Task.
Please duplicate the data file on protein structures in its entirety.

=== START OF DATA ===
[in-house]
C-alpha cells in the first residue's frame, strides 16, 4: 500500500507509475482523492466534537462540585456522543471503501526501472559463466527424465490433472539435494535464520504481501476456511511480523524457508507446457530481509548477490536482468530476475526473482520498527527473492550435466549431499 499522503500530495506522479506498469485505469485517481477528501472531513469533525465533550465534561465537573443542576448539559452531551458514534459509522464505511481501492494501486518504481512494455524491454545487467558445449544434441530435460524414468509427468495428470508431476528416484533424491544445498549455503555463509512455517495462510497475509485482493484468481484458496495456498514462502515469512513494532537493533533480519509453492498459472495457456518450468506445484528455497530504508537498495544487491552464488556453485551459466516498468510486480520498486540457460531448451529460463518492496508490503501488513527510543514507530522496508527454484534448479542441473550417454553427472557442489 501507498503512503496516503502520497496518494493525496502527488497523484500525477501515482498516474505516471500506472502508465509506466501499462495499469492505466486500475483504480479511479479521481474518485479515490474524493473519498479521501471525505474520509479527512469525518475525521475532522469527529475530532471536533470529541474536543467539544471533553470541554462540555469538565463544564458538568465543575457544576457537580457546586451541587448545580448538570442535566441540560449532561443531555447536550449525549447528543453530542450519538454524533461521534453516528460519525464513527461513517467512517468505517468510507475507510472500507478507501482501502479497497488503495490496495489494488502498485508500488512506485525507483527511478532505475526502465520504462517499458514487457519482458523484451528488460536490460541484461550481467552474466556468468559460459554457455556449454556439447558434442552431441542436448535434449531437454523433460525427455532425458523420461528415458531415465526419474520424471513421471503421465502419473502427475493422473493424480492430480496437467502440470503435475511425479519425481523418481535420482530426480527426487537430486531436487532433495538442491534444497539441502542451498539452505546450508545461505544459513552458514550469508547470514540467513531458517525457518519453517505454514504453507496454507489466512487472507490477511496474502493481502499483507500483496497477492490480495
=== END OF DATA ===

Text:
[in-house]
C-alpha cells in the first residue's frame, strides 16, 4: 500500500507509475482523492466534537462540585456522543471503501526501472559463466527424465490433472539435494535464520504481501476456511511480523524457508507446457530481509548477490536482468530476475526473482520498527527473492550435466549431499 499522503500530495506522479506498469485505469485517481477528501472531513469533525465533550465534561465537573443542576448539559452531551458514534459509522464505511481501492494501486518504481512494455524491454545487467558445449544434441530435460524414468509427468495428470508431476528416484533424491544445498549455503555463509512455517495462510497475509485482493484468481484458496495456498514462502515469512513494532537493533533480519509453492498459472495457456518450468506445484528455497530504508537498495544487491552464488556453485551459466516498468510486480520498486540457460531448451529460463518492496508490503501488513527510543514507530522496508527454484534448479542441473550417454553427472557442489 501507498503512503496516503502520497496518494493525496502527488497523484500525477501515482498516474505516471500506472502508465509506466501499462495499469492505466486500475483504480479511479479521481474518485479515490474524493473519498479521501471525505474520509479527512469525518475525521475532522469527529475530532471536533470529541474536543467539544471533553470541554462540555469538565463544564458538568465543575457544576457537580457546586451541587448545580448538570442535566441540560449532561443531555447536550449525549447528543453530542450519538454524533461521534453516528460519525464513527461513517467512517468505517468510507475507510472500507478507501482501502479497497488503495490496495489494488502498485508500488512506485525507483527511478532505475526502465520504462517499458514487457519482458523484451528488460536490460541484461550481467552474466556468468559460459554457455556449454556439447558434442552431441542436448535434449531437454523433460525427455532425458523420461528415458531415465526419474520424471513421471503421465502419473502427475493422473493424480492430480496437467502440470503435475511425479519425481523418481535420482530426480527426487537430486531436487532433495538442491534444497539441502542451498539452505546450508545461505544459513552458514550469508547470514540467513531458517525457518519453517505454514504453507496454507489466512487472507490477511496474502493481502499483507500483496497477492490480495